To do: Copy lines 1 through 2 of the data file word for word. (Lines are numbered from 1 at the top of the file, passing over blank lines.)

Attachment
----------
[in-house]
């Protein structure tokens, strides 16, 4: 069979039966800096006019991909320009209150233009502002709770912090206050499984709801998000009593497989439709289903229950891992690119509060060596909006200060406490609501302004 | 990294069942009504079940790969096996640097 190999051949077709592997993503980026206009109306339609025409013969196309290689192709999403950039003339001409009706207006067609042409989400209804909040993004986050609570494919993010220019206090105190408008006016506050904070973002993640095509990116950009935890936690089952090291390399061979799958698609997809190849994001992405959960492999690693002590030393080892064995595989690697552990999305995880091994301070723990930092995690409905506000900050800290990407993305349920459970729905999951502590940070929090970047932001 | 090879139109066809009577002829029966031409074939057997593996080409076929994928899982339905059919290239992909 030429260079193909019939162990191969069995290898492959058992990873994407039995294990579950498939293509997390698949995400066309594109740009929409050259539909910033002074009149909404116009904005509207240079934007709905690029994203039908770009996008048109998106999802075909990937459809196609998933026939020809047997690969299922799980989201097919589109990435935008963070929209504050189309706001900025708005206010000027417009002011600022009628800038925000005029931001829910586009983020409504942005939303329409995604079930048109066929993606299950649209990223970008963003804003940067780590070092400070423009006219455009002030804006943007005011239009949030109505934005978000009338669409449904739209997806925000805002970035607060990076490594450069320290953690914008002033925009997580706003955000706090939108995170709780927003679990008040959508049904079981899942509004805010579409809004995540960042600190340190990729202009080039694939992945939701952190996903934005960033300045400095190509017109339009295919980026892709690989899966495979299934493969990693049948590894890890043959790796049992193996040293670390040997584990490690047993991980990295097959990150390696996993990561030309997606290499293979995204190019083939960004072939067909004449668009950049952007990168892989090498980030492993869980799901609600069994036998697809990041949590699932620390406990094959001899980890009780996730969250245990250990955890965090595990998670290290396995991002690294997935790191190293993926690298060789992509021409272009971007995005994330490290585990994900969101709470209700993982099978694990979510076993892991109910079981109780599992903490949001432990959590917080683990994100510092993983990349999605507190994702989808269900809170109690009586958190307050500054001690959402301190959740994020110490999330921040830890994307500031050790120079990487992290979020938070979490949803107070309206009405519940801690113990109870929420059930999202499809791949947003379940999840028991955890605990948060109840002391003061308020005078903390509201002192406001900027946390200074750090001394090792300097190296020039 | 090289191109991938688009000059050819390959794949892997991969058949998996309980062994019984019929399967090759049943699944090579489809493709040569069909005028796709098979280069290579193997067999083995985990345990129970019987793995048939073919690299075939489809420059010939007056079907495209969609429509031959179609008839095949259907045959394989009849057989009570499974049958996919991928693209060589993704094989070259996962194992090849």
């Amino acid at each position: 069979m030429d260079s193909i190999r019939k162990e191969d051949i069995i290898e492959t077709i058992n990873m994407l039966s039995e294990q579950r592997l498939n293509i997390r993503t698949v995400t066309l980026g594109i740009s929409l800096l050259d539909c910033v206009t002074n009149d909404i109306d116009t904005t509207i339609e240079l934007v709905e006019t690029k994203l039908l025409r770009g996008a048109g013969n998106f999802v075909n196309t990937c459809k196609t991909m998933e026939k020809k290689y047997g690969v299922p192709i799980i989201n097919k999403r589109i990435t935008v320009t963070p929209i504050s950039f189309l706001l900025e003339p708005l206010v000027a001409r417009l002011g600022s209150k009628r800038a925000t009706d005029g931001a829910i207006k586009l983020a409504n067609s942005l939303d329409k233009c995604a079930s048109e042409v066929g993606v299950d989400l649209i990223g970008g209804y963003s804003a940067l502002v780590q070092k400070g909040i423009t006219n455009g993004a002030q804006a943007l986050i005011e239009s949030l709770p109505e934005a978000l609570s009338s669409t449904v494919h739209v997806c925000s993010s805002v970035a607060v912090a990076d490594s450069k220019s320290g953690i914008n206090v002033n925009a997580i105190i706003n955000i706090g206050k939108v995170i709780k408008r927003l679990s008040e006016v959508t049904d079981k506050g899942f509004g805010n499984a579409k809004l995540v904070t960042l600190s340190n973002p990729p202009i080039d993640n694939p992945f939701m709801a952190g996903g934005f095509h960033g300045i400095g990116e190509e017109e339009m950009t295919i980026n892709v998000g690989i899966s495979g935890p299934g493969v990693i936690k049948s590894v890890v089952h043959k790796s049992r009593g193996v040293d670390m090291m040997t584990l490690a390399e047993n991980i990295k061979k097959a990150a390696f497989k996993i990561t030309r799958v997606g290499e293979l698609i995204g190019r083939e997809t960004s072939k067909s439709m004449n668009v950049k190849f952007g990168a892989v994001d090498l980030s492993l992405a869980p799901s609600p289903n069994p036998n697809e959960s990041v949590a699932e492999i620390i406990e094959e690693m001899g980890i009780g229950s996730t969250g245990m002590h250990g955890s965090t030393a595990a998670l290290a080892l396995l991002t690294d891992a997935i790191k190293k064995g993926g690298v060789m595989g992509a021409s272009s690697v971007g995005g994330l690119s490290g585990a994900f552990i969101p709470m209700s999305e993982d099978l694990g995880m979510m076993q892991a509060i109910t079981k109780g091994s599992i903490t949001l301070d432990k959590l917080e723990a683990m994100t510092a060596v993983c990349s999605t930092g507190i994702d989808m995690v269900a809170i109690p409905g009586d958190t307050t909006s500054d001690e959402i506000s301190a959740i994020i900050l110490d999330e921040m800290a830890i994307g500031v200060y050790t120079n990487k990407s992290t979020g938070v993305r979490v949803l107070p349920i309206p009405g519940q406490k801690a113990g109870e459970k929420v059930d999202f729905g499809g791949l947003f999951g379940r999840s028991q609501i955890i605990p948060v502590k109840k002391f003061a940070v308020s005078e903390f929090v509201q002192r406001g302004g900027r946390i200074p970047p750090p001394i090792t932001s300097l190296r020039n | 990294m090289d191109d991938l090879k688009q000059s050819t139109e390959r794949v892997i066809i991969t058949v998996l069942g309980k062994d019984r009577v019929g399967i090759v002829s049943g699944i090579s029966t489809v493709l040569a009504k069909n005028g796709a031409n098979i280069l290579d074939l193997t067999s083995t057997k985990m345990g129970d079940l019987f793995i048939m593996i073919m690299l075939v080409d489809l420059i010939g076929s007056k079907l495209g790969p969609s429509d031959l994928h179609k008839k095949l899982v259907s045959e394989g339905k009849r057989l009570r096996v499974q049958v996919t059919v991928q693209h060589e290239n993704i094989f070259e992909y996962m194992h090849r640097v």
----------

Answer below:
[in-house]
């Protein structure tokens, strides 16, 4: 069979039966800096006019991909320009209150233009502002709770912090206050499984709801998000009593497989439709289903229950891992690119509060060596909006200060406490609501302004 | 990294069942009504079940790969096996640097 190999051949077709592997993503980026206009109306339609025409013969196309290689192709999403950039003339001409009706207006067609042409989400209804909040993004986050609570494919993010220019206090105190408008006016506050904070973002993640095509990116950009935890936690089952090291390399061979799958698609997809190849994001992405959960492999690693002590030393080892064995595989690697552990999305995880091994301070723990930092995690409905506000900050800290990407993305349920459970729905999951502590940070929090970047932001 | 090879139109066809009577002829029966031409074939057997593996080409076929994928899982339905059919290239992909 030429260079193909019939162990191969069995290898492959058992990873994407039995294990579950498939293509997390698949995400066309594109740009929409050259539909910033002074009149909404116009904005509207240079934007709905690029994203039908770009996008048109998106999802075909990937459809196609998933026939020809047997690969299922799980989201097919589109990435935008963070929209504050189309706001900025708005206010000027417009002011600022009628800038925000005029931001829910586009983020409504942005939303329409995604079930048109066929993606299950649209990223970008963003804003940067780590070092400070423009006219455009002030804006943007005011239009949030109505934005978000009338669409449904739209997806925000805002970035607060990076490594450069320290953690914008002033925009997580706003955000706090939108995170709780927003679990008040959508049904079981899942509004805010579409809004995540960042600190340190990729202009080039694939992945939701952190996903934005960033300045400095190509017109339009295919980026892709690989899966495979299934493969990693049948590894890890043959790796049992193996040293670390040997584990490690047993991980990295097959990150390696996993990561030309997606290499293979995204190019083939960004072939067909004449668009950049952007990168892989090498980030492993869980799901609600069994036998697809990041949590699932620390406990094959001899980890009780996730969250245990250990955890965090595990998670290290396995991002690294997935790191190293993926690298060789992509021409272009971007995005994330490290585990994900969101709470209700993982099978694990979510076993892991109910079981109780599992903490949001432990959590917080683990994100510092993983990349999605507190994702989808269900809170109690009586958190307050500054001690959402301190959740994020110490999330921040830890994307500031050790120079990487992290979020938070979490949803107070309206009405519940801690113990109870929420059930999202499809791949947003379940999840028991955890605990948060109840002391003061308020005078903390509201002192406001900027946390200074750090001394090792300097190296020039 | 090289191109991938688009000059050819390959794949892997991969058949998996309980062994019984019929399967090759049943699944090579489809493709040569069909005028796709098979280069290579193997067999083995985990345990129970019987793995048939073919690299075939489809420059010939007056079907495209969609429509031959179609008839095949259907045959394989009849057989009570499974049958996919991928693209060589993704094989070259996962194992090849």